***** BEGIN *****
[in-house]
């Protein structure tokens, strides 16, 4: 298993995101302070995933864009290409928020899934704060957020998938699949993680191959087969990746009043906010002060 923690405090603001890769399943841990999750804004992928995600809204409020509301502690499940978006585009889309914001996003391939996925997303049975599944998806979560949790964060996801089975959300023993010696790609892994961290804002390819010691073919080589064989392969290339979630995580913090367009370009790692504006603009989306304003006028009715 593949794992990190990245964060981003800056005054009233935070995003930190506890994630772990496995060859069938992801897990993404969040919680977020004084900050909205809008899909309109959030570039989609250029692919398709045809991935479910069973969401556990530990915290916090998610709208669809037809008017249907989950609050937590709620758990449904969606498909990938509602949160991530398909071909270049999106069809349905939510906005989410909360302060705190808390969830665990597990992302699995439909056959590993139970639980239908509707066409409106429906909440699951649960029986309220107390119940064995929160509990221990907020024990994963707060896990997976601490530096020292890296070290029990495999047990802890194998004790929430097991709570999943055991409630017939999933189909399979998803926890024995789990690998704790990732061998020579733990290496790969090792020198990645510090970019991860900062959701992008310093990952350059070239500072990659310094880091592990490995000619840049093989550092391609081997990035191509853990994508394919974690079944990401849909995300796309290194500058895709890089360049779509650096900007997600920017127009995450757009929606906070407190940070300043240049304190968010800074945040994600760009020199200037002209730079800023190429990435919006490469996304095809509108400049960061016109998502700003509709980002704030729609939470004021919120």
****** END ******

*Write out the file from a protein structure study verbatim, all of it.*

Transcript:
[in-house]
């Protein structure tokens, strides 16, 4: 298993995101302070995933864009290409928020899934704060957020998938699949993680191959087969990746009043906010002060 923690405090603001890769399943841990999750804004992928995600809204409020509301502690499940978006585009889309914001996003391939996925997303049975599944998806979560949790964060996801089975959300023993010696790609892994961290804002390819010691073919080589064989392969290339979630995580913090367009370009790692504006603009989306304003006028009715 593949794992990190990245964060981003800056005054009233935070995003930190506890994630772990496995060859069938992801897990993404969040919680977020004084900050909205809008899909309109959030570039989609250029692919398709045809991935479910069973969401556990530990915290916090998610709208669809037809008017249907989950609050937590709620758990449904969606498909990938509602949160991530398909071909270049999106069809349905939510906005989410909360302060705190808390969830665990597990992302699995439909056959590993139970639980239908509707066409409106429906909440699951649960029986309220107390119940064995929160509990221990907020024990994963707060896990997976601490530096020292890296070290029990495999047990802890194998004790929430097991709570999943055991409630017939999933189909399979998803926890024995789990690998704790990732061998020579733990290496790969090792020198990645510090970019991860900062959701992008310093990952350059070239500072990659310094880091592990490995000619840049093989550092391609081997990035191509853990994508394919974690079944990401849909995300796309290194500058895709890089360049779509650096900007997600920017127009995450757009929606906070407190940070300043240049304190968010800074945040994600760009020199200037002209730079800023190429990435919006490469996304095809509108400049960061016109998502700003509709980002704030729609939470004021919120």